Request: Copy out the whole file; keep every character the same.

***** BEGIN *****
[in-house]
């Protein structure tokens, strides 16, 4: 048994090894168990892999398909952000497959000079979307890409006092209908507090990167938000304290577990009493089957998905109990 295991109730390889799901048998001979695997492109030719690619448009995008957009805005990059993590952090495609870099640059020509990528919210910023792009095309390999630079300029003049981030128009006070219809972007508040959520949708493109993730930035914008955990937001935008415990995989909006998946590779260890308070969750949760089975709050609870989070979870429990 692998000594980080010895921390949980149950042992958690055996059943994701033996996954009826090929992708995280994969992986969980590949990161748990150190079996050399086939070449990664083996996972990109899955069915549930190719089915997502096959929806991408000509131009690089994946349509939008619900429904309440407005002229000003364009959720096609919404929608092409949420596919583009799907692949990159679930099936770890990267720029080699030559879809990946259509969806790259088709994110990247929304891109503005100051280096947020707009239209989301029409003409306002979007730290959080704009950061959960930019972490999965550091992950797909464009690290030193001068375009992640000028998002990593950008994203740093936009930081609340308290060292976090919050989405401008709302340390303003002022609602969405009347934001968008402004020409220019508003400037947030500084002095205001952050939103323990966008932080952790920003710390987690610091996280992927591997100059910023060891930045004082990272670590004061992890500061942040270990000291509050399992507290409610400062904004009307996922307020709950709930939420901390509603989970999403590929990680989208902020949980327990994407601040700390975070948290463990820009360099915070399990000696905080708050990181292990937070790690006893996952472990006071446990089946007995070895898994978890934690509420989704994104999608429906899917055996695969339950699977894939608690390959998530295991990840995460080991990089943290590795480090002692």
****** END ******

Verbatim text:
[in-house]
């Protein structure tokens, strides 16, 4: 048994090894168990892999398909952000497959000079979307890409006092209908507090990167938000304290577990009493089957998905109990 295991109730390889799901048998001979695997492109030719690619448009995008957009805005990059993590952090495609870099640059020509990528919210910023792009095309390999630079300029003049981030128009006070219809972007508040959520949708493109993730930035914008955990937001935008415990995989909006998946590779260890308070969750949760089975709050609870989070979870429990 692998000594980080010895921390949980149950042992958690055996059943994701033996996954009826090929992708995280994969992986969980590949990161748990150190079996050399086939070449990664083996996972990109899955069915549930190719089915997502096959929806991408000509131009690089994946349509939008619900429904309440407005002229000003364009959720096609919404929608092409949420596919583009799907692949990159679930099936770890990267720029080699030559879809990946259509969806790259088709994110990247929304891109503005100051280096947020707009239209989301029409003409306002979007730290959080704009950061959960930019972490999965550091992950797909464009690290030193001068375009992640000028998002990593950008994203740093936009930081609340308290060292976090919050989405401008709302340390303003002022609602969405009347934001968008402004020409220019508003400037947030500084002095205001952050939103323990966008932080952790920003710390987690610091996280992927591997100059910023060891930045004082990272670590004061992890500061942040270990000291509050399992507290409610400062904004009307996922307020709950709930939420901390509603989970999403590929990680989208902020949980327990994407601040700390975070948290463990820009360099915070399990000696905080708050990181292990937070790690006893996952472990006071446990089946007995070895898994978890934690509420989704994104999608429906899917055996695969339950699977894939608690390959998530295991990840995460080991990089943290590795480090002692």